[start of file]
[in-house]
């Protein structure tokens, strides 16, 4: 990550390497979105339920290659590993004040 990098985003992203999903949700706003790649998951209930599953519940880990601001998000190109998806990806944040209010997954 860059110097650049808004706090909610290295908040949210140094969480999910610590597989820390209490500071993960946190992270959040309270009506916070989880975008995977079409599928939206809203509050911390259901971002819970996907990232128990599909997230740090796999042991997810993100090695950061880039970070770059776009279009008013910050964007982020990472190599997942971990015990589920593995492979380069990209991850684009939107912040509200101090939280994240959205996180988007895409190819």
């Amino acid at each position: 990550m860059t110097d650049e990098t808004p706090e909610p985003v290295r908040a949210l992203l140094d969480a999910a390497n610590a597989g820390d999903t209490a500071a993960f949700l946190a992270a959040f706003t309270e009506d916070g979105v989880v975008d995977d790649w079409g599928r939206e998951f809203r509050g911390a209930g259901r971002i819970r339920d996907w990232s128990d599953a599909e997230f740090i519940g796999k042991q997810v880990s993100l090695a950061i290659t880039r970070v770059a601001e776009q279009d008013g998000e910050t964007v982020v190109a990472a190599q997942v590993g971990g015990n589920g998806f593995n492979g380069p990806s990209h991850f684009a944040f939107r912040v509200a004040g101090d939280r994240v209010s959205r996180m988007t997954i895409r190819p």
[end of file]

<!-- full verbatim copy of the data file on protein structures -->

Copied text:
[in-house]
């Protein structure tokens, strides 16, 4: 990550390497979105339920290659590993004040 990098985003992203999903949700706003790649998951209930599953519940880990601001998000190109998806990806944040209010997954 860059110097650049808004706090909610290295908040949210140094969480999910610590597989820390209490500071993960946190992270959040309270009506916070989880975008995977079409599928939206809203509050911390259901971002819970996907990232128990599909997230740090796999042991997810993100090695950061880039970070770059776009279009008013910050964007982020990472190599997942971990015990589920593995492979380069990209991850684009939107912040509200101090939280994240959205996180988007895409190819």
């Amino acid at each position: 990550m860059t110097d650049e990098t808004p706090e909610p985003v290295r908040a949210l992203l140094d969480a999910a390497n610590a597989g820390d999903t209490a500071a993960f949700l946190a992270a959040f706003t309270e009506d916070g979105v989880v975008d995977d790649w079409g599928r939206e998951f809203r509050g911390a209930g259901r971002i819970r339920d996907w990232s128990d599953a599909e997230f740090i519940g796999k042991q997810v880990s993100l090695a950061i290659t880039r970070v770059a601001e776009q279009d008013g998000e910050t964007v982020v190109a990472a190599q997942v590993g971990g015990n589920g998806f593995n492979g380069p990806s990209h991850f684009a944040f939107r912040v509200a004040g101090d939280r994240v209010s959205r996180m988007t997954i895409r190819p």